"At the cutting edge of technology, the cutting edge of the thought process of what were engaged with with photographic art. It's attribute he thought he was at the cutting edge. In fact, he was at the cutting edge of technology with his photograph Viewer Magazine Camera Work and with his creative thinking about what photography could be in terms of an art medium. He could have no more imagined the future of. Football Books and dual tone printing and galleries all across America and huge events like photo plus Houston photo festival that would have been. Literally inconceivable to him. But yet, it all came to pass. I would propose that it is equally difficult for us to imagine. What photography will be a hundred years from now in twenty one twenty what the technology will be in twenty one twenty, what the means of distribution will be in twenty one twenty. But isn't it interesting that when we look at Alfred? stieglitz photographs. We can still relate to them. The technology has changed the Zeitgeist has changed. The method of presentation has changed everything about photography has changed except. The content. Content is the one thing that hasn't changed. It's evolved sure and there are things being photographed today that Stieglitz can only imagine photographing. But when you look at Stieglitz work in general. And the other photographers of his generation. We can see the content threads that are still alive today. There are photographers today who doing. Essentially. The same kind of thing or an outgrowth of the kind of thing that Stieglitz did. I would propose the same thing will happen one hundred years from now our technology will seem so primitive our methods of distribution will seem so quaint. All of the things that we're worrying about now in terms of gear and process and methods of distribution will seem. The product of our times. But in fact, the content that we produce. Will. Possibly maybe. We hope. Still be of interest. Because whatever we do in terms of. Addressing, the issues of being human being the nature of being alive the nature of observing. What, goes on around us and capturing something in our artwork will be just as valid. It'll be hundred years old, but it'll be just as valid then. As it is today. By the same token, we read novels that are a hundred years old and we can relate to that they may be the language may be a little different than what we use today and all of that but. But. Nonetheless when they touch the human heart and they address the content of what it is to be alive. They still carry forward and they're still valuable even. Novelists who aren't famous and well remembered. There's something to be gained by reading their books. There will be something to be gained by looking at our photographs. One Hundred Years from now just light. There is something to be gained by looking at photographs from a hundred years ago. Now I mentioned Stieglitz Stieglitz is famous and he's still. Appreciated, today. But if you have the opportunity, go back and look at other publications from. Well, it's hard to find them from one hundred years ago 'cause Stieglitz was sort of unique but you can get a hold of a book that has all of the camera work photographs in it. That's well worth getting not too. Surprisingly the book is called camera work the complete photographs it's published by. It's really interesting little book kind of small but very thick and supposedly contains every photograph that was published in camera work and a lot of them seem. Somewhat dated but still interesting. But..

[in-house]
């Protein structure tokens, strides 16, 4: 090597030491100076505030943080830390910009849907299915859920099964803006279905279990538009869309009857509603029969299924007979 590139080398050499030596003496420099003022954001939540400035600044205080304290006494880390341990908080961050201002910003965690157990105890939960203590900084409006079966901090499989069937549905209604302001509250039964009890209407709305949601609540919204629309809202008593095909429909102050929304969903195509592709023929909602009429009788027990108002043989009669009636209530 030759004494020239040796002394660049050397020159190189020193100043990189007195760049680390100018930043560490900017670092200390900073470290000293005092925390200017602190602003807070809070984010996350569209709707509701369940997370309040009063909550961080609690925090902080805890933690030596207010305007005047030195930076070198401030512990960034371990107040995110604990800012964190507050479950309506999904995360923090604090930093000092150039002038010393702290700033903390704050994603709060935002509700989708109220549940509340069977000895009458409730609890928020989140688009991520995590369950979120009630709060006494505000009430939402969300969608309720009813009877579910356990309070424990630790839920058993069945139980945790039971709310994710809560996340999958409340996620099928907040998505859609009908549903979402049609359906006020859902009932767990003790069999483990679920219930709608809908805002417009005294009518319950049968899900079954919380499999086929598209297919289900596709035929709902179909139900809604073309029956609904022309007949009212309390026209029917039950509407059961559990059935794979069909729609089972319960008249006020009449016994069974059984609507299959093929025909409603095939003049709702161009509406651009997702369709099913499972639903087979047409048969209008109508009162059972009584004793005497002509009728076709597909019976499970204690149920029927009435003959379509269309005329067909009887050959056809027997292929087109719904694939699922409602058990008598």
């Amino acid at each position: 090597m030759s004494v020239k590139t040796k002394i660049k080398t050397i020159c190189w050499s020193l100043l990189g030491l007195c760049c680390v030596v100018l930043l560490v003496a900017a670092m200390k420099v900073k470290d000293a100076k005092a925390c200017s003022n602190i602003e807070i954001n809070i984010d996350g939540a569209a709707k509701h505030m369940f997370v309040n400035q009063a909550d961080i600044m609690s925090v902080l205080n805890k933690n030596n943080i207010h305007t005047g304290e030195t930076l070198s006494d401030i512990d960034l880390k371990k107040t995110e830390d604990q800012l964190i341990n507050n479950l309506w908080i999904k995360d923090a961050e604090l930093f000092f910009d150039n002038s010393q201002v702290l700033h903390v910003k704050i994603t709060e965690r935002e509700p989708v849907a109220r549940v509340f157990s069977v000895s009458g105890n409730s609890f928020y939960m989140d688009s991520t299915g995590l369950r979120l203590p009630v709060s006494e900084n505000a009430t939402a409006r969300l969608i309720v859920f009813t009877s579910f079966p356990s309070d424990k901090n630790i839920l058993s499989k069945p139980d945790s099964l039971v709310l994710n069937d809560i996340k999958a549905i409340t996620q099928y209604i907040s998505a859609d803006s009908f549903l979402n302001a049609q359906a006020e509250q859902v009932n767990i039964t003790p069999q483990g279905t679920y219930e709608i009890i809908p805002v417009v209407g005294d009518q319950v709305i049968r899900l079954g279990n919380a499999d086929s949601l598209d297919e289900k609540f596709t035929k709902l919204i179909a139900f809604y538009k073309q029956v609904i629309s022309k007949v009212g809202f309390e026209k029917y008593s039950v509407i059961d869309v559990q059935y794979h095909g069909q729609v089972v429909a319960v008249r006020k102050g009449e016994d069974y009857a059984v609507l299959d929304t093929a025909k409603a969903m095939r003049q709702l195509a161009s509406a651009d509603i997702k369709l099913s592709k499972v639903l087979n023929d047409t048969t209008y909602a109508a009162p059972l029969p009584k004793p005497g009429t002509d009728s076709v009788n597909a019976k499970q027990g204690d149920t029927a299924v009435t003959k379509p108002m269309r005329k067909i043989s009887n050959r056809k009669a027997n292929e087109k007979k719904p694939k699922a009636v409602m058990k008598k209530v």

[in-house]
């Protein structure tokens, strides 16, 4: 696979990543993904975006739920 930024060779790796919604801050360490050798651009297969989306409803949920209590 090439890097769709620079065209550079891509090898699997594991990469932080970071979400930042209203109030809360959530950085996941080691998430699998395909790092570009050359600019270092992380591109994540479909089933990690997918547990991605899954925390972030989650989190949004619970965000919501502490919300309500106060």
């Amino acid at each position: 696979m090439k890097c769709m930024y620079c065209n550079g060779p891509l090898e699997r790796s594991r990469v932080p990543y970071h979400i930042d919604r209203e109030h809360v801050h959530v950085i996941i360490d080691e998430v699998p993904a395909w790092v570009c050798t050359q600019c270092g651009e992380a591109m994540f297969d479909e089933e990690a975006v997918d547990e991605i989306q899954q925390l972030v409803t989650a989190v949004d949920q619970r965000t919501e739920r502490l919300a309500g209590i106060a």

Stieglitz Stieglitz Viewer Magazine Football Houston America Alfred
"hundred year" Discussed on LensWork

LensWork

03:57 min | 11 months ago

"hundred year" Discussed on LensWork